I Miss Being A “Filthy Casual”
I’ve grown up watching anime. Even if I haven’t seen as many titles as some of the more hardcore fans (I’ve completed over 500 titles, and of them around 340 are full-length TV series), I’ve still spent more time watching, thinking and writing about anime than I care to admit.
But you know what? None of this makes me a better fan than the person who only watches Naruto or Bleach. And in a lot of ways, I kind of envy those who can dedicate themselves to a small number of anime. Lately, I feel as if I’ve been losing perspective on what it is about anime that drew me to it in the first place.
In other words: I miss being a casual.
I started to get the uneasy feeling I was missing out on something when I just couldn’t get into Attack on Titan last year. I could not disagree more with what my coauthor wrote about the anime being a “daring social commentary”. I occasionally got into the cool action scenes, but as a whole, the story failed to engage me and the themes did not strike me as being very intelligently portrayed.
At the time, I put it down to the anime just not being my thing, but I really think it has more to do with my changing social circle. My high school friends love Attack on Titan, but I don’t talk to them much anymore. Meanwhile, my uni friends are hardcore viewers who watch 20+ titles every season and who are very much immersed in otaku culture. In order to keep up with the conversations, I had to readjust how much anime I watched.
Then there’s my blogging and Twitter circle. I tend to follow people who are critical of anime precisely because they’ve watched so much of it. My conversations online tend not to focus on simple things like favourite characters or what’s going to happen next. Instead, they’re usually about exchanging Internet memes and laughing over all the silly anime tropes that pop up time and time again.
Basically, what I’m trying to say is that I’ve become very self-aware as an anime fan.
This really shows through what I write about. I’d imagine if you didn’t watch much different anime, you’d be completely lost reading my blog. I tend to assume the reader’s familiarity with anime tropes like the tsundere and I delve a lot into topics that really wouldn’t interest someone who has no academic interest in anime. I don’t think anyone can deny my passion for the subject, but some of this stuff is pretty darn esoteric.
What I think has happened is that I appreciate a lot of different kinds of anime now. I enjoy them a lot and I’m genuinely moved by a lot of what I see. But it’s been over a year now since I last got obsessed with a specific series to the degree that I would watch nothing else and just look up fanarts and AMVs in my free time.
What’s more, I appear to have lost the enthusiasm I once had for popular shonen series. I stopped keeping up with Kuroko no Basuke and Magi, not because I disliked them in any way, but because I just didn’t feel as if I was concentrating on them 100% when I was watching them. I even dropped Hunter x Hunter, my favourite shonen anime of all time. I didn’t want to just like these series. I wanted to be fully engaged with them, but something was stopping me from getting into them.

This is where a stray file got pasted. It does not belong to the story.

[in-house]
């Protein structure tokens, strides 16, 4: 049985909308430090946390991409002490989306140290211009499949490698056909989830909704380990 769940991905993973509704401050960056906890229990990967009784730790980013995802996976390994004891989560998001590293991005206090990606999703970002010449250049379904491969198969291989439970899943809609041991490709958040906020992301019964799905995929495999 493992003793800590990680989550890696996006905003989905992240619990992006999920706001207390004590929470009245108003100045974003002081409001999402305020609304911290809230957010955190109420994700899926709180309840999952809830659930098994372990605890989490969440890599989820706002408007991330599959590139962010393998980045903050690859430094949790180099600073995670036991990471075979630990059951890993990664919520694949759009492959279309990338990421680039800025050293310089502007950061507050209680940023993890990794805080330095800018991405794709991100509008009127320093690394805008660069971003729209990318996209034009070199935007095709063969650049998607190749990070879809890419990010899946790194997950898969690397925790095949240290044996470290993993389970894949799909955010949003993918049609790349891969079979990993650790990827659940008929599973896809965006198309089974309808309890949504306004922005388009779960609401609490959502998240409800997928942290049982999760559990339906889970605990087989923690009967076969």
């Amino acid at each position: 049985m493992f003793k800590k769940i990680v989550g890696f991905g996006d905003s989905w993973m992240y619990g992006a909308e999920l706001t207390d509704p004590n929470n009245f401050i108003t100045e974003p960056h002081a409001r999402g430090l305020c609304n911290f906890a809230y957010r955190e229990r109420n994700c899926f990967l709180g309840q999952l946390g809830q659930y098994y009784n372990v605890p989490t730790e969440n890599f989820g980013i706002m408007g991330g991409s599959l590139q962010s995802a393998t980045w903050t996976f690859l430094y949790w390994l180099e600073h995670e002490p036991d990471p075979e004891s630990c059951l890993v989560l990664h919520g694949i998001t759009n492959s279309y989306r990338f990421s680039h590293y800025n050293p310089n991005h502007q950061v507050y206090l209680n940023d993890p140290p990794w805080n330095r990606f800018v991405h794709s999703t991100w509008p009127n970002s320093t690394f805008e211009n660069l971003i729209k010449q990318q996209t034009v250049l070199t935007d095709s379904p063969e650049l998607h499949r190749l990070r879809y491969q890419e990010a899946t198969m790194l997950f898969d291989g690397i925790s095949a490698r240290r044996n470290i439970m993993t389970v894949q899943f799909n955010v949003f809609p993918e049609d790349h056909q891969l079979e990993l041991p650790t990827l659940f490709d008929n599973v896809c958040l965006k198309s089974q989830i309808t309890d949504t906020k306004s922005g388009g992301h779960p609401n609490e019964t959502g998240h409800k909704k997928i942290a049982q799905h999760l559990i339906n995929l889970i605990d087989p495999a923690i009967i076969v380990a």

This is why I’m actually pretty envious of casual anime viewers, who can get so invested in their favourite series without feeling the need to know more about anime as a whole. For me, curiosity is a switch you can’t turn back off. I still want to stay connected to those raw feelings I get from watching anime, but it’s very hard to keep a good balance!
Still, it’s important to aim for some kind of balance, at least, because I can’t help but feel that losing perspective on why you became an anime fan in the first place is the first step towards falling out with the medium.
This humble little post has a happy ending. I decided to cut down the amount of ongoing anime I was watching to three (Kill la Kill, Chuunibyou Demo Koi ga Shitai! Ren and Nisekoi) and I started rewatching an old favourite of mine: Cardcaptor Sakura. Maybe it was because I was concentrating all my energy into just that one show, but I loved it. I smiled and laughed. I blew threw 46 episodes in, like, a week. I felt like I was twelve years old again, discovering anime for the first time.
I remembered why I like anime all of a sudden. It’s because of the characters. I first got into anime because I got to hang out with all these likable characters for longer than I ever could reading books or watching films. Just because the story tended to repeat itself over its long run didn’t mean it was worse than a one or two-cour length anime that tells a succinct story. Not in the slightest! All that meant was that I had more time to get attached to the characters. It grew on me in a way some of the masterpieces in anime never did. No wonder I got obsessed and spent hours looking at fanart yesterday.
Having your tastes change is inevitable, but I suspect as long as you find a way to keep anime fresh to you, it’s easy to grow up with anime instead of growing out of it. As for me, no matter how much anime I watch, I still want to be a “filthy casual” at heart. And there’s totally nothing wrong with that.
To those reading this post: do you consider yourself a casual or a hardcore fan? Can you relate to that feeling of no longer connecting with your old tastes? If so, how do you deal with it?
Posted on February 25, 2014, in Editorials and tagged bleach, cardcaptor sakura, chuunibyou demo koi ga shitai, hunter x hunter, kill la kill, kuroko no basuke, magi, naruto, nisekoi, ore no imouto ga konna ni kawaii wake ga nai, shingeki no kyojin. Bookmark the permalink. 44 Comments.